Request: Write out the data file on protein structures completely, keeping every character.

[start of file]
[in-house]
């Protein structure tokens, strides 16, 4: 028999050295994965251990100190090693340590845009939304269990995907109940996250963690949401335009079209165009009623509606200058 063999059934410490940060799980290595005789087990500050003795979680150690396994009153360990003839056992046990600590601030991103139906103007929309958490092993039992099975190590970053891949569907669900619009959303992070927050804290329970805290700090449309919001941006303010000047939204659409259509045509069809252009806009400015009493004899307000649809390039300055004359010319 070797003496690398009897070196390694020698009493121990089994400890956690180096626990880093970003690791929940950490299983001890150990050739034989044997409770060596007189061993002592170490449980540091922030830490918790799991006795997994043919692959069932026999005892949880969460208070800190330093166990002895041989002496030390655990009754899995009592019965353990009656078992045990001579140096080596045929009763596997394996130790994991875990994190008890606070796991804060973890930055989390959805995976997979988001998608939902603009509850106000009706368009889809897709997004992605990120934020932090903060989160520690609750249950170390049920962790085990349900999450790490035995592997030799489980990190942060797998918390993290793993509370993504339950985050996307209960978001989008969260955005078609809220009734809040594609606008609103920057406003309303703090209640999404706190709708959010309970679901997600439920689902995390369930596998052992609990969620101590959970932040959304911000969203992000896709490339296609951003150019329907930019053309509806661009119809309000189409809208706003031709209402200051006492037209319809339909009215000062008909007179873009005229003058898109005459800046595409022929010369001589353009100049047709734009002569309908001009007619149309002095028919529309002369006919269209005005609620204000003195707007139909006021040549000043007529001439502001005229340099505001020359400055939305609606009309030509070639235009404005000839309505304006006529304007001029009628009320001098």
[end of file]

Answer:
[in-house]
């Protein structure tokens, strides 16, 4: 028999050295994965251990100190090693340590845009939304269990995907109940996250963690949401335009079209165009009623509606200058 063999059934410490940060799980290595005789087990500050003795979680150690396994009153360990003839056992046990600590601030991103139906103007929309958490092993039992099975190590970053891949569907669900619009959303992070927050804290329970805290700090449309919001941006303010000047939204659409259509045509069809252009806009400015009493004899307000649809390039300055004359010319 070797003496690398009897070196390694020698009493121990089994400890956690180096626990880093970003690791929940950490299983001890150990050739034989044997409770060596007189061993002592170490449980540091922030830490918790799991006795997994043919692959069932026999005892949880969460208070800190330093166990002895041989002496030390655990009754899995009592019965353990009656078992045990001579140096080596045929009763596997394996130790994991875990994190008890606070796991804060973890930055989390959805995976997979988001998608939902603009509850106000009706368009889809897709997004992605990120934020932090903060989160520690609750249950170390049920962790085990349900999450790490035995592997030799489980990190942060797998918390993290793993509370993504339950985050996307209960978001989008969260955005078609809220009734809040594609606008609103920057406003309303703090209640999404706190709708959010309970679901997600439920689902995390369930596998052992609990969620101590959970932040959304911000969203992000896709490339296609951003150019329907930019053309509806661009119809309000189409809208706003031709209402200051006492037209319809339909009215000062008909007179873009005229003058898109005459800046595409022929010369001589353009100049047709734009002569309908001009007619149309002095028919529309002369006919269209005005609620204000003195707007139909006021040549000043007529001439502001005229340099505001020359400055939305609606009309030509070639235009404005000839309505304006006529304007001029009628009320001098």